Nuo dancing, one of the most ancient arts and a necessary element in Nuo opera, has existed in Nanfeng, Jiangxi for over 2000 years.[citation needed] The movements of Nanfeng Nuo dancing are simple but powerful, retaining their ancient characters.[8] Nanfeng Nuo dancing was even regarded as "The Active fossil of Chinese dancing Art".[9] In 1996, Nanfeng county was called "The village of Chinese folk Art-Nuo Art" by National Culture Department of China.[8]

Anhui Nuo[edit]

Anhui (安徽) Nuo is special because it is performed on a clan basis and not by a troupe as in other places. Chizhou Nuo is the best known Nuo opera of Anhui Nuo.[citation needed] The origins of Nuo culture in Chizhou areas is one of the most ancient and can be traced back over thousands of years to the neolithic period.[citation needed] It has been recently included in the Nation’s First Catalogue of Intangible Cultural Heritage.[citation needed] Chizhou Nuo Opera is divided into three performing formats: Nuo Ritual. Nuo Dancing and Nuo Drama. The complete stage performance must be mixed with dramatic plot, role-playing, type of role, and qiemo (settings, scene and props). The performing skill can only be learned through oral instruction and the personal teachings passed on to disciples in person from generation to generation. Therefore, the performing art of Nuo opera is normally passed on within a clan from generation to generation..[4] There may be two sacrificial ceremonies (in which the Nuo opera are performed as a must) a year: the "spring sacrificial ceremony" that is held sometime between the seventh day to the fifteenth day of the first lunar month and the "autumn sacrificial ceremony" that is held on the fifteenth day of the eighth lunar month. Apart from these two ceremonies, there is no performance at all throughout the year.[citation needed]

The dance, which has a strong local flavor, continues in many villages in Guichi County of Chizhou today. Surrounded in the mist of incense and smoke, Nuo dancers, colorfully dressed, walk on stilts and wear masks while performing, expressing their wishes of sacrifice to their ancestors, praying for blessing and dispelling evil. While performing in mountainous villages, dancers have to put masks on their foreheads, letting the audiences who are standing on the surrounding slopes to see them clearly. To accompany the dancing, the music instruments range from drum, bell, earthen bowl, bamboo flute and Suona. There is a popular saying among Chizhou area that a village would not be considered a village without Nuo opera.[4]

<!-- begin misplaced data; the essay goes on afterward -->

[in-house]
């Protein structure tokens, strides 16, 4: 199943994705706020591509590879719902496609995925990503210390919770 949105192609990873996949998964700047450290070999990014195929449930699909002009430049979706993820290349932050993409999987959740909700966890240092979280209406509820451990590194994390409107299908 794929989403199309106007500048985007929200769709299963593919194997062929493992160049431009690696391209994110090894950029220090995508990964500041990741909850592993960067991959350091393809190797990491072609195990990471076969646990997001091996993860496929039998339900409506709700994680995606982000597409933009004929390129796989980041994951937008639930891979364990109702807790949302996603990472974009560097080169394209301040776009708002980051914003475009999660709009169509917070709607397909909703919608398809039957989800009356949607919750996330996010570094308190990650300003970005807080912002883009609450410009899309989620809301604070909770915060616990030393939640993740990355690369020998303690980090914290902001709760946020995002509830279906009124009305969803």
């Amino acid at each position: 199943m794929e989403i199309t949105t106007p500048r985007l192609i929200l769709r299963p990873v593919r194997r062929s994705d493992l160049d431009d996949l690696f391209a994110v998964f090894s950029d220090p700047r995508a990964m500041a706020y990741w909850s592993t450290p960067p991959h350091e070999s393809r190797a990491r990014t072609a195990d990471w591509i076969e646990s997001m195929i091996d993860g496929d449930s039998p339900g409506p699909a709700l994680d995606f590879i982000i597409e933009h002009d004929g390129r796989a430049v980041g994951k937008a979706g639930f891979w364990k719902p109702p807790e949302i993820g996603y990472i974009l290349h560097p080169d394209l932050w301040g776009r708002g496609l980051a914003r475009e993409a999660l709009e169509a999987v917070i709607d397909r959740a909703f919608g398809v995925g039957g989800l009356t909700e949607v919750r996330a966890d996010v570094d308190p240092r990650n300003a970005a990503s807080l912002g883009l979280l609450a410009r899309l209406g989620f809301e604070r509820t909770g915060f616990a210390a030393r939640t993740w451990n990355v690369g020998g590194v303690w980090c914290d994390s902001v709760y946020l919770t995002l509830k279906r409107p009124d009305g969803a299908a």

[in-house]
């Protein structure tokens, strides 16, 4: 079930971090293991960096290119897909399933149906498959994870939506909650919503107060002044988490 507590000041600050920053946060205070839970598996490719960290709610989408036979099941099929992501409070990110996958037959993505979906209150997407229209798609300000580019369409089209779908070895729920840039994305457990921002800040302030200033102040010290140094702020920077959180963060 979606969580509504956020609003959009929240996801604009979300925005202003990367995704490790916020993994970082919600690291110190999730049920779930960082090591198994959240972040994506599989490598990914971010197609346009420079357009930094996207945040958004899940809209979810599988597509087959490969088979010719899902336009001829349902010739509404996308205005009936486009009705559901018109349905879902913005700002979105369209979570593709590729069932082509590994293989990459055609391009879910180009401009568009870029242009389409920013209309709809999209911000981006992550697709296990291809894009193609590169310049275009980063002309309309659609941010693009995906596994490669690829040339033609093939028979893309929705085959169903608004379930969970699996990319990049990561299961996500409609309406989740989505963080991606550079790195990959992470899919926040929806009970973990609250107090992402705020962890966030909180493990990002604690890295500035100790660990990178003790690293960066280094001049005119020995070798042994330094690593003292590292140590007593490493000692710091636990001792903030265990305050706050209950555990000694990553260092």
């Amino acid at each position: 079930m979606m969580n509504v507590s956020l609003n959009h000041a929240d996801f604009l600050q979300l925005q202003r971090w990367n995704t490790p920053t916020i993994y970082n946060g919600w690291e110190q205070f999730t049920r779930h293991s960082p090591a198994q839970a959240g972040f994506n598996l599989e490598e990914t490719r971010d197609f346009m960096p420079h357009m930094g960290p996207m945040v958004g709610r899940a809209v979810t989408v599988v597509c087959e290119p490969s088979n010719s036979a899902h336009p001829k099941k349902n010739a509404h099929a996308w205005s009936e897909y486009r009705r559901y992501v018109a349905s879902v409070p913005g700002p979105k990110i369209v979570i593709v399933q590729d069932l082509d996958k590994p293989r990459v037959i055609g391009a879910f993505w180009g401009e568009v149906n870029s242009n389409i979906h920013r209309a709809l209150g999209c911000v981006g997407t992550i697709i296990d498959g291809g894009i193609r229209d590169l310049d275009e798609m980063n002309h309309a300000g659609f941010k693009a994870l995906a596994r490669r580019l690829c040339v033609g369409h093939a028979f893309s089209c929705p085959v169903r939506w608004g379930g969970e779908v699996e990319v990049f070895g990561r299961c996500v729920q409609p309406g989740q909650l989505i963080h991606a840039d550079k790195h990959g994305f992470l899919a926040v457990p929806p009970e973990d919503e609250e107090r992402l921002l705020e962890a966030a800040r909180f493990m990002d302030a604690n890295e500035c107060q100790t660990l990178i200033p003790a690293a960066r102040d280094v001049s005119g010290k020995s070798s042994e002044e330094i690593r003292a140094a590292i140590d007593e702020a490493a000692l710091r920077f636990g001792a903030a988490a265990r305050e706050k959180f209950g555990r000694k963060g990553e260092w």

When Chizhou Nuo Opera is performed, it normally has three integrated components: Nuo dancing, main performance, and salutatory &and complimentary remarks. Some of the well-known repertoire of Chizhou Nuo are "Liu Wenlong", "Meng Jiangnü", "Fan Silking" and "Zhang Wenxian" etc.[4]

Yunnan Nuo[edit]

Leopard Nuo opera in Chuxiong, Yunnan, differentiates itself by the fact that all dancers are painted with a leopard pattern on their nude bodies. The ferocious and agile leopard is regarded as the most qualified to drive away devils.[citation needed] Leopards are played by twelve Yi boys about 10 years old. On the morning of the performance, young dancers will have the leopard pattern painted on their backs, hands, feet, and belly in black, white, red, and yellow colors. A yue-kin, a four-stringed plucked instrument with a full-moon-shaped sound box, is painted on their chests. Their faces are covered with palm leaves, and their heads are decorated with two pheasant tails. When the make-up is finished, dancers enter the role of leopards, prohibiting further talking.[2]

Village rooftops connected by ladders or wood panels form the stage for the "leopards." At the climax of the dance, leopards run after young girls watching the show until the girls take them home, where snacks have been prepared. Leopards eat some snacks as well as throwing some away, while continuing to dance. This devil-dispelling activity is performed in the rooms, kitchens and stalls of one family after another; the leopards dispel devils for all the villagers.[2]